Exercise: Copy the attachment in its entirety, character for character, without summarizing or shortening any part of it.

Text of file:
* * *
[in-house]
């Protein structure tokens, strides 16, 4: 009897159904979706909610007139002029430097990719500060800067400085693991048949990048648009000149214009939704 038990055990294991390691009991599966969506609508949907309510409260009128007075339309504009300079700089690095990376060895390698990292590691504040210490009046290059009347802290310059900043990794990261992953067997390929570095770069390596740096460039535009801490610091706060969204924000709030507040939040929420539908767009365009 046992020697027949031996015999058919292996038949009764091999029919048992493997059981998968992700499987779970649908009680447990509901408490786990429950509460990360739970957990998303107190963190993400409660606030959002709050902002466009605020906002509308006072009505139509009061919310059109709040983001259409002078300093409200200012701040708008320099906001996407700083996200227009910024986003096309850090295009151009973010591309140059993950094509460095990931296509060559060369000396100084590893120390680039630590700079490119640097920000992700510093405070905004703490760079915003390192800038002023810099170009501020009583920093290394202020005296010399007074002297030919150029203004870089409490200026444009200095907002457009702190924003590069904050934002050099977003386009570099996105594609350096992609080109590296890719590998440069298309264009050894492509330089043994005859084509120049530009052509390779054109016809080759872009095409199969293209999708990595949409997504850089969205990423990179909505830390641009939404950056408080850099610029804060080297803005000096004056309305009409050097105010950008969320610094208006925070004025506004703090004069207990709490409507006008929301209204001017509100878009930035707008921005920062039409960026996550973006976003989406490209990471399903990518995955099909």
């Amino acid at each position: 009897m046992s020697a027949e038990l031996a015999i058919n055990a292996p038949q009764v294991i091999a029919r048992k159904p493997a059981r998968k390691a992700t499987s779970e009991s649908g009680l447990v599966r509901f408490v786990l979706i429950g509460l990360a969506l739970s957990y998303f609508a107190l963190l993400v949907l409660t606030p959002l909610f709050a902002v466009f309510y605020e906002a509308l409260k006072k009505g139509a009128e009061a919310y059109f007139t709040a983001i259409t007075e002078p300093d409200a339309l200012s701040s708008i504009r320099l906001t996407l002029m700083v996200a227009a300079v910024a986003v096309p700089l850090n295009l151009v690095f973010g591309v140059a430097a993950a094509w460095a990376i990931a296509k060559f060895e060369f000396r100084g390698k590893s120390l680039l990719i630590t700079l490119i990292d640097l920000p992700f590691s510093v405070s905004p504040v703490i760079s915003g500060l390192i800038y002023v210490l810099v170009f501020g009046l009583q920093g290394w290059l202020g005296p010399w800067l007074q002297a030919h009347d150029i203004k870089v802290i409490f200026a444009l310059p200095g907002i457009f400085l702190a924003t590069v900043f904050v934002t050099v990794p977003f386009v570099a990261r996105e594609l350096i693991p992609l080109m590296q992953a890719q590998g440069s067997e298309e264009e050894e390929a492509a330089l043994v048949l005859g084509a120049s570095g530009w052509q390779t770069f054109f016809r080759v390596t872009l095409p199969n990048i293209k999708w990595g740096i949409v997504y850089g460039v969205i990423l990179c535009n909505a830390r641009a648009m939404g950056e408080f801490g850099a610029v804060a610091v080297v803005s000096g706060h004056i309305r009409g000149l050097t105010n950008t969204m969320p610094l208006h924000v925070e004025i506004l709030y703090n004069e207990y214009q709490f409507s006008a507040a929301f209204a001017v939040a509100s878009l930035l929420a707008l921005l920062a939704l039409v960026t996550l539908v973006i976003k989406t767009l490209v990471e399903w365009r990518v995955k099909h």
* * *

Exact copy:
[in-house]
């Protein structure tokens, strides 16, 4: 009897159904979706909610007139002029430097990719500060800067400085693991048949990048648009000149214009939704 038990055990294991390691009991599966969506609508949907309510409260009128007075339309504009300079700089690095990376060895390698990292590691504040210490009046290059009347802290310059900043990794990261992953067997390929570095770069390596740096460039535009801490610091706060969204924000709030507040939040929420539908767009365009 046992020697027949031996015999058919292996038949009764091999029919048992493997059981998968992700499987779970649908009680447990509901408490786990429950509460990360739970957990998303107190963190993400409660606030959002709050902002466009605020906002509308006072009505139509009061919310059109709040983001259409002078300093409200200012701040708008320099906001996407700083996200227009910024986003096309850090295009151009973010591309140059993950094509460095990931296509060559060369000396100084590893120390680039630590700079490119640097920000992700510093405070905004703490760079915003390192800038002023810099170009501020009583920093290394202020005296010399007074002297030919150029203004870089409490200026444009200095907002457009702190924003590069904050934002050099977003386009570099996105594609350096992609080109590296890719590998440069298309264009050894492509330089043994005859084509120049530009052509390779054109016809080759872009095409199969293209999708990595949409997504850089969205990423990179909505830390641009939404950056408080850099610029804060080297803005000096004056309305009409050097105010950008969320610094208006925070004025506004703090004069207990709490409507006008929301209204001017509100878009930035707008921005920062039409960026996550973006976003989406490209990471399903990518995955099909």
């Amino acid at each position: 009897m046992s020697a027949e038990l031996a015999i058919n055990a292996p038949q009764v294991i091999a029919r048992k159904p493997a059981r998968k390691a992700t499987s779970e009991s649908g009680l447990v599966r509901f408490v786990l979706i429950g509460l990360a969506l739970s957990y998303f609508a107190l963190l993400v949907l409660t606030p959002l909610f709050a902002v466009f309510y605020e906002a509308l409260k006072k009505g139509a009128e009061a919310y059109f007139t709040a983001i259409t007075e002078p300093d409200a339309l200012s701040s708008i504009r320099l906001t996407l002029m700083v996200a227009a300079v910024a986003v096309p700089l850090n295009l151009v690095f973010g591309v140059a430097a993950a094509w460095a990376i990931a296509k060559f060895e060369f000396r100084g390698k590893s120390l680039l990719i630590t700079l490119i990292d640097l920000p992700f590691s510093v405070s905004p504040v703490i760079s915003g500060l390192i800038y002023v210490l810099v170009f501020g009046l009583q920093g290394w290059l202020g005296p010399w800067l007074q002297a030919h009347d150029i203004k870089v802290i409490f200026a444009l310059p200095g907002i457009f400085l702190a924003t590069v900043f904050v934002t050099v990794p977003f386009v570099a990261r996105e594609l350096i693991p992609l080109m590296q992953a890719q590998g440069s067997e298309e264009e050894e390929a492509a330089l043994v048949l005859g084509a120049s570095g530009w052509q390779t770069f054109f016809r080759v390596t872009l095409p199969n990048i293209k999708w990595g740096i949409v997504y850089g460039v969205i990423l990179c535009n909505a830390r641009a648009m939404g950056e408080f801490g850099a610029v804060a610091v080297v803005s000096g706060h004056i309305r009409g000149l050097t105010n950008t969204m969320p610094l208006h924000v925070e004025i506004l709030y703090n004069e207990y214009q709490f409507s006008a507040a929301f209204a001017v939040a509100s878009l930035l929420a707008l921005l920062a939704l039409v960026t996550l539908v973006i976003k989406t767009l490209v990471e399903w365009r990518v995955k099909h």